“Off the beaten path on Oakwood Boulevard in southwest Detroit, Giovanni’s Ristorante has long been one of the best Italian restaurants in Detroit, and my favorite destination for an authentic and delicious Italian experience. The menu features a wide range of classic Italian stalwarts. Starters include minestrone soup and a wonderful Caesar salad with fresh ribbons of Parmesan on top. Entrees encompass a large variety of veal, chicken and seafood dishes, but the pasta is truly the standout here. All the pasta is fresh made in the kitchen, and that’s obvious when you take your first, perfectly al dente bite. Traditional offerings such as manicotti and lasagna never disappoint, but I highly recommend the fresh-made Parmesan-potato gnocchi in a rich porcini, white wine and cream sauce. Incredibly dense, rich and earthy tasting, this dish is simply outstanding. The wine list is also superb, featuring a collection of both traditional Italian varietals, including a fine selection of Barolos and a full page devoted to Super Tuscan blends. Half bottles and wine-by-the-glass are available as well. And as a perfect way to finish off the night, make sure to save room for a homemade cannoli.”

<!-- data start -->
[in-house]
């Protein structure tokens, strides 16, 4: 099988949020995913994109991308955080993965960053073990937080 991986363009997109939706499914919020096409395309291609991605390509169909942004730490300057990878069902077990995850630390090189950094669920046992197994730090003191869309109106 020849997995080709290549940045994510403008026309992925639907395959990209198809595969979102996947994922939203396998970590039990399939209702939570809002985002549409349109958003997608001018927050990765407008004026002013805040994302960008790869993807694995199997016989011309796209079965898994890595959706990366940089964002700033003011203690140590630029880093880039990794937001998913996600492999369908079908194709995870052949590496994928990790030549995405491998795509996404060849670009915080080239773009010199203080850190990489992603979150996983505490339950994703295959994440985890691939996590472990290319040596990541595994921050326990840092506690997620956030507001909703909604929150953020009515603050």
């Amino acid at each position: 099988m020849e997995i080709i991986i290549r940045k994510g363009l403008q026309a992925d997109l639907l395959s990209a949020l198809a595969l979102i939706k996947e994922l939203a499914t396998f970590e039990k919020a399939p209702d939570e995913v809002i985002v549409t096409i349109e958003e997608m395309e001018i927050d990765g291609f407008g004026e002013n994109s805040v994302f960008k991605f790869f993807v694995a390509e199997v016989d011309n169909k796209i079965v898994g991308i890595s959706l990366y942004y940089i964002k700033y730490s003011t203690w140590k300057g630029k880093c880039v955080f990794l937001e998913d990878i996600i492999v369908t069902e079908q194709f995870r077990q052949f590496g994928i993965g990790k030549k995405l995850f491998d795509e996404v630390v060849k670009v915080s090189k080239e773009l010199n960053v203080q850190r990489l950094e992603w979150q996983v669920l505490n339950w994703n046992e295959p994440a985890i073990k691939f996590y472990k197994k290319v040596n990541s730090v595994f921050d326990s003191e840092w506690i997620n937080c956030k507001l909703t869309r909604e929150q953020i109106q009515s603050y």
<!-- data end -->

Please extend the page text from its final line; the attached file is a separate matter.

– Tom DeMay, partner at Octane Design, production house for Visit Detroit magazine
Luciano’s Restaurant, Clinton Township